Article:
breastfeeding record such as frequency of breastfeeding, the duration of each breastfeeding, and the number of wet diapers of the babies, are also collected. Quantitative Assessment The quantitative assessment of the prophetic food consumption is carried out by using a food frequency questionnaire (FFQ). This contains a list of foods and beverages, with sections to report the frequency and quantity of foods/ beverages consumed over a specified period.
19The FFQ method
represents an individual’s ‘habitual’ intake. Development of questionnaire To date, there is no FFQ on prophetic foods available in the literature. Hence, the FFQ used in this study is newly developed through several steps. Firstly, a list of foods mentioned in the Al-Quran, Al-Hadith and Islamic literature is obtained through literature review. Eight foods which are commonly recognized and consumed by Malaysians are included in the FFQ. These include palm date, raisin, black seed (Habbatus Sauda), honey, pomegranate, milk, fig, and olive. For each food, the amount taken per day is recorded. Other than that, the frequency of consumption is assessed on a daily and weekly basis. This is to determine the nutrients and total energy contribution from these foods in the daily dietary intake of the participants. In addition, the reasons for consumption of the foods are also noted. This quantitative assessment is carried out on the 30
th and 90
th, days of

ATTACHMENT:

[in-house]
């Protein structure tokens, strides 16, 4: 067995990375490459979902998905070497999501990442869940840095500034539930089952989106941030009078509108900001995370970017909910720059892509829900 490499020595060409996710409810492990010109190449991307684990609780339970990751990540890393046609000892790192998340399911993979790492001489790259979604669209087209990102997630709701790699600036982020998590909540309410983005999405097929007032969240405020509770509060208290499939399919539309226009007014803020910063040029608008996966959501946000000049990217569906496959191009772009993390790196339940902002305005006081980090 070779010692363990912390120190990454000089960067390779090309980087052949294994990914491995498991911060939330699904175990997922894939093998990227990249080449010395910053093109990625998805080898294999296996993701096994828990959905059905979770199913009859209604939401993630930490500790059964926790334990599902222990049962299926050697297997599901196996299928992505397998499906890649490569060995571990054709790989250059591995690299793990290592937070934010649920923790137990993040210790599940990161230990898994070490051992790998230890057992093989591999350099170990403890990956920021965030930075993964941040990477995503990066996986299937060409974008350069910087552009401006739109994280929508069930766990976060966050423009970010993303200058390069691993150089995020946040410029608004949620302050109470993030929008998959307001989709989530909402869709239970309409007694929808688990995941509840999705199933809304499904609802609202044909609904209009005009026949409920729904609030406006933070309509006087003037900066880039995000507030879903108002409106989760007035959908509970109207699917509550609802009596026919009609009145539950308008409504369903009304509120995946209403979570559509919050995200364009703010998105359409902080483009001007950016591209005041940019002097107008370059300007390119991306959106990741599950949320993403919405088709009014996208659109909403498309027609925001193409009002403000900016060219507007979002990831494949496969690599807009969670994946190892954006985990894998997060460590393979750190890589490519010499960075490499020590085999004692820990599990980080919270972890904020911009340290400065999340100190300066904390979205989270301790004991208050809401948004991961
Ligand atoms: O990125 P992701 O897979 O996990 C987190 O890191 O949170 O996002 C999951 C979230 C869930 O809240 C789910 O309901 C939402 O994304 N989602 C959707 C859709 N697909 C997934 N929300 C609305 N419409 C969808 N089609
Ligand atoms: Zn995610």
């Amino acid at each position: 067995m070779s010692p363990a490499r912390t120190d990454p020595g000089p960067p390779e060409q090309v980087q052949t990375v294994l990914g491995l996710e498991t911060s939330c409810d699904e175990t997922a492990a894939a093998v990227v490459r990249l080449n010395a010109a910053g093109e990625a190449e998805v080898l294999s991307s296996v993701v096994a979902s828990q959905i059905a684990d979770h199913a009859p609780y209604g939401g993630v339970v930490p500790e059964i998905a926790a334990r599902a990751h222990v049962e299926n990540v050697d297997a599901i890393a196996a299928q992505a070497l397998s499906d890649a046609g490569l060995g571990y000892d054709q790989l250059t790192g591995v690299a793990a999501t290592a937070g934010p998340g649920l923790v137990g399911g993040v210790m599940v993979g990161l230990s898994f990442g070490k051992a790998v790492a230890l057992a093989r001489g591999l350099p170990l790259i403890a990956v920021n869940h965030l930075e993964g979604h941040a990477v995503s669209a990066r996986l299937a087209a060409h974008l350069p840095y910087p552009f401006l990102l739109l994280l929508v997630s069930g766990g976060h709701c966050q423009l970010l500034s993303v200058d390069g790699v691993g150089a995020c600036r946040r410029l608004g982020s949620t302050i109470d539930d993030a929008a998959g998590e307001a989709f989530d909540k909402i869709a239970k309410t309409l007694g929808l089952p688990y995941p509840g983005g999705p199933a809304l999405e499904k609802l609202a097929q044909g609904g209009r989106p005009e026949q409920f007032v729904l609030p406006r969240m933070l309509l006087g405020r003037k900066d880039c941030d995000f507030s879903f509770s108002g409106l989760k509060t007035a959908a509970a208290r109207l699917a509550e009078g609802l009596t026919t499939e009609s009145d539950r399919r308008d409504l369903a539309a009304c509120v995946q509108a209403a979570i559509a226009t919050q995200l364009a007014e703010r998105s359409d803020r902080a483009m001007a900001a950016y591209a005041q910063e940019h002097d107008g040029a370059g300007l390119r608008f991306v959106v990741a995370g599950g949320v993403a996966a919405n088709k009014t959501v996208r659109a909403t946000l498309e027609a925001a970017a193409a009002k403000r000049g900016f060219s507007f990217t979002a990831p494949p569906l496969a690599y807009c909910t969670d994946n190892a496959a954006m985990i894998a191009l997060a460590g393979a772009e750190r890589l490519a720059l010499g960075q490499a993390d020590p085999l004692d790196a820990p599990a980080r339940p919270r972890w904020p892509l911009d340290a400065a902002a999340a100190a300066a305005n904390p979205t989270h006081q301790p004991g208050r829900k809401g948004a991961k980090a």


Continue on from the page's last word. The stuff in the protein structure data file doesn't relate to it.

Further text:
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Before commencement of the actual study, a pilot study has been conducted to assess the acceptability of the FFQ. A total of 10 participants were randomly chosen to participate in the study. Based on the pilot study, a new food (fenugreek) is added to the list. Other than that, the item ‘amount taken per day’ is rephrased as ‘amount taken per eating session’. Qualitative assessment A subsample of mothers who has completed the quantitative assessment as explained earlier are then interviewed using semi-structured interview method. The objective of this is to further explore the consumption of prophetic foods during the lactation period. A qualitative study is chosen because it would assist in understanding a person’s interpretation and experience on a subject matter. In this case, the intention is to investigate the mothers’ knowledge, attitude and practice on prophetic foods consumption during the exclusive breastfeeding period. Knowledge can be defined as the mothers’ understanding about prophetic foods or prophetic diet. Attitude refers to their perception about prophetic foods consumption such as its perceived benefits or harm. Practice, on the other hand, depicts the way the mothers demonstrate their knowledge and attitude on prophetic foods through their actions. A semi-structured interview is a type of in-depth interview which may consist of open- and close-ended questions. It allows researchers to develop a better understanding on the topic of interest.